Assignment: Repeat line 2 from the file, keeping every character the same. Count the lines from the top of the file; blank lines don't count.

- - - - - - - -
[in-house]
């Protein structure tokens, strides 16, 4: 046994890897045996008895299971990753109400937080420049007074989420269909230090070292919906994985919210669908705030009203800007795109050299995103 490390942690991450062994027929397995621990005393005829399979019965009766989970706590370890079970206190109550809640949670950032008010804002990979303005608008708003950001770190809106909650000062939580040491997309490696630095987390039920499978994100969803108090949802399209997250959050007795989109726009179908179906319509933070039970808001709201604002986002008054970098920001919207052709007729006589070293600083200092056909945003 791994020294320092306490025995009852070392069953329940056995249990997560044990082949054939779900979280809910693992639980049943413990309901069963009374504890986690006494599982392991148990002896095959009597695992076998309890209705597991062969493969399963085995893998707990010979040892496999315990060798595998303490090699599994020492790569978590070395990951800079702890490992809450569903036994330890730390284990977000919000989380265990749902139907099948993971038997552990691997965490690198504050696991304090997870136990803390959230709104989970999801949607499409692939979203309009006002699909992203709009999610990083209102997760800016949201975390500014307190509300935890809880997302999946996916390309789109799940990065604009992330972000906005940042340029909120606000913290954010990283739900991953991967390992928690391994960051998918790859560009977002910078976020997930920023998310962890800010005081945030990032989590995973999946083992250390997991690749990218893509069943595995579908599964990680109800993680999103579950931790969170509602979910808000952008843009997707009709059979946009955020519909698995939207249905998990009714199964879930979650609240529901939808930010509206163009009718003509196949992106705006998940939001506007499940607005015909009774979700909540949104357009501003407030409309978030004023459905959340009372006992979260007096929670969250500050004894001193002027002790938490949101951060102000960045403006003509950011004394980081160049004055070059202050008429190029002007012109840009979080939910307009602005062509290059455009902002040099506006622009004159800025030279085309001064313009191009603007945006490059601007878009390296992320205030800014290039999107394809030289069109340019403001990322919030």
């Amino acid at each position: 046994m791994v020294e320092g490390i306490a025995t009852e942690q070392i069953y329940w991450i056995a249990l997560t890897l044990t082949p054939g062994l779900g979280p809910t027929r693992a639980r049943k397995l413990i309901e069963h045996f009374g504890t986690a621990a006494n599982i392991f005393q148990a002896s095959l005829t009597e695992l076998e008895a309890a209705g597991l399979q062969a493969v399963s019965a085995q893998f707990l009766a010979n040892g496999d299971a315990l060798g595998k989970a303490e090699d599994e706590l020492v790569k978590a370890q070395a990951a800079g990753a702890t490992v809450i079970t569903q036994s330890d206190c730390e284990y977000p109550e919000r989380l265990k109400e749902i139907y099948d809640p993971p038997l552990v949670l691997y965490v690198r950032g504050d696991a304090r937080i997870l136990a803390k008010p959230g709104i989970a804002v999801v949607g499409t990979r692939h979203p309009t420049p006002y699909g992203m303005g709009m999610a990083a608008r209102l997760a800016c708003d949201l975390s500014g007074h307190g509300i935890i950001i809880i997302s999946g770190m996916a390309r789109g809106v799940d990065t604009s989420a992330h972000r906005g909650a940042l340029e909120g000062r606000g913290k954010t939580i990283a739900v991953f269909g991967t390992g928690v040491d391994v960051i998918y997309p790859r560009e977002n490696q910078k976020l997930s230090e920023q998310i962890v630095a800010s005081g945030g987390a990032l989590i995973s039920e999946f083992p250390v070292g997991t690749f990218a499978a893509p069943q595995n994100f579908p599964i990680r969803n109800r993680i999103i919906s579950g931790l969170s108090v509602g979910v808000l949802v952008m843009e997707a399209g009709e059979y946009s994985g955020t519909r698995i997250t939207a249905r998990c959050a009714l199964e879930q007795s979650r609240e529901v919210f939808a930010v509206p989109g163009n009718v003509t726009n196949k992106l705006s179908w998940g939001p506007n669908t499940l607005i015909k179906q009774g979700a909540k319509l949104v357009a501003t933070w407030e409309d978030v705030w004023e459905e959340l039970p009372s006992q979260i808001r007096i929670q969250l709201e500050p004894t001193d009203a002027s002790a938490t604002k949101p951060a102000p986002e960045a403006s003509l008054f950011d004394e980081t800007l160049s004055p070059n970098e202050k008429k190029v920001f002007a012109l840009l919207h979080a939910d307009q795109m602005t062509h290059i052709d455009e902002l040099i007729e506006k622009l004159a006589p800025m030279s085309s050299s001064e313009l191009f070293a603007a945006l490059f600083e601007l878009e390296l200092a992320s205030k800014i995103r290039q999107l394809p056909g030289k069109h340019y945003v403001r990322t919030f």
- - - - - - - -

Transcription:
């Protein structure tokens, strides 16, 4: 046994890897045996008895299971990753109400937080420049007074989420269909230090070292919906994985919210669908705030009203800007795109050299995103 490390942690991450062994027929397995621990005393005829399979019965009766989970706590370890079970206190109550809640949670950032008010804002990979303005608008708003950001770190809106909650000062939580040491997309490696630095987390039920499978994100969803108090949802399209997250959050007795989109726009179908179906319509933070039970808001709201604002986002008054970098920001919207052709007729006589070293600083200092056909945003 791994020294320092306490025995009852070392069953329940056995249990997560044990082949054939779900979280809910693992639980049943413990309901069963009374504890986690006494599982392991148990002896095959009597695992076998309890209705597991062969493969399963085995893998707990010979040892496999315990060798595998303490090699599994020492790569978590070395990951800079702890490992809450569903036994330890730390284990977000919000989380265990749902139907099948993971038997552990691997965490690198504050696991304090997870136990803390959230709104989970999801949607499409692939979203309009006002699909992203709009999610990083209102997760800016949201975390500014307190509300935890809880997302999946996916390309789109799940990065604009992330972000906005940042340029909120606000913290954010990283739900991953991967390992928690391994960051998918790859560009977002910078976020997930920023998310962890800010005081945030990032989590995973999946083992250390997991690749990218893509069943595995579908599964990680109800993680999103579950931790969170509602979910808000952008843009997707009709059979946009955020519909698995939207249905998990009714199964879930979650609240529901939808930010509206163009009718003509196949992106705006998940939001506007499940607005015909009774979700909540949104357009501003407030409309978030004023459905959340009372006992979260007096929670969250500050004894001193002027002790938490949101951060102000960045403006003509950011004394980081160049004055070059202050008429190029002007012109840009979080939910307009602005062509290059455009902002040099506006622009004159800025030279085309001064313009191009603007945006490059601007878009390296992320205030800014290039999107394809030289069109340019403001990322919030």